Adopting a more aggressive approach to course management appears to have Adam Scott trending in the right direction as he aims for a second Australian Open to break a three-year winning drought.
Since his victory at the 2020 Genesis Invitational on the PGA Tour a month prior to the COVID-19 outbreak, Scott has endured a lean stretch. However, his world ranking has hovered inside the top 50 all year.
With top-10 results in four of his past seven starts – including finishing sixth at last’s week’s Fortinet Australian PGA at Royal Queensland, Scott admits to playing quite nicely at the moment.
“It’s always great to come back and play the Aussie Open, the tournament that means so much to all Australians. It has a great history and one I’ve been lucky enough to win, but also had a lot of close calls,” Scott said.
After being one stroke off the lead at the halfway point of the PGA, Scott tapered off over the weekend when Min Woo Lee motored to a 20-under winning score. Scott revealed in a pre-Australian Open media conference that he’s altered his mental approach to take advantage of the aggressive style of play that’s become the norm in professional golf.
“I think one of the big areas of adjustment for me over the past 12 months is the analysing of the golf course and the course-management strategy. I think working with [Italian professional] Edoardo Molinari for the past 12 months and understanding the best way to play courses and create enough opportunities so you can get to 20-under. It’s unlikely you’re going to finish 20-under with 20 birdies, so you’re really going to have to somehow make probably 26 birdies and therefore you’ve got to create an awful lot of birdie chances just to make 26.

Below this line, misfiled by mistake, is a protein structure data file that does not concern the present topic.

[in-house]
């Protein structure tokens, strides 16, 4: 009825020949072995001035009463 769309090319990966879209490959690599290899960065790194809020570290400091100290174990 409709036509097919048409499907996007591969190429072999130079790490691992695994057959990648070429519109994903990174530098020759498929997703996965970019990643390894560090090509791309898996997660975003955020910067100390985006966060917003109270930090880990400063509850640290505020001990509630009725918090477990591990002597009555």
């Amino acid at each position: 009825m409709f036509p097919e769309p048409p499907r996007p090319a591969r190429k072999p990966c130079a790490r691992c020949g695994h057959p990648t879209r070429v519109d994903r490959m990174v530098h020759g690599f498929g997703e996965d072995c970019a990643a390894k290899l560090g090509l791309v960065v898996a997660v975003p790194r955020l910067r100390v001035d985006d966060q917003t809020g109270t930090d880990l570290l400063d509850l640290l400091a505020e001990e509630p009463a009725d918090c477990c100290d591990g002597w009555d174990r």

“So the game is a way more aggressive game today. It’s a more inconsistent game because of that, but if you want to win, you’re going to have to create all those opportunities and make them as well. So, I’ve definitely adjusted my style of play to suit the modern player because the approach to managing the golf course is completely different than the way I learned. It’s a bit different at the majors. [At] the majors the penalty for error is still really high, but generally week to week at tour events it’s not.
“I would sum it up by saying attacking is a better way. You have to accept some bad results because you’re going for it. And if you’re not on, then you’re going to have a bad score. But you’re looking for those five or six weeks a year where you go for it and you’re on and you make a tonne of birdies and you get the big results.”
Now in his 24th year on tour, Scott concedes he’s had to learn new ways to score. For instance, it’s not his natural instinct to take driver from the tee and aim for the left rough for a better scoring opportunity.
“It’s taken a bit to get comfortable with that and adapt my style of play. I think I’m doing a better job of it and I think it’s worked. I’ve shot more scores in the mid-60s this year and that’s a good sign and I just need to do it four rounds, not three.”
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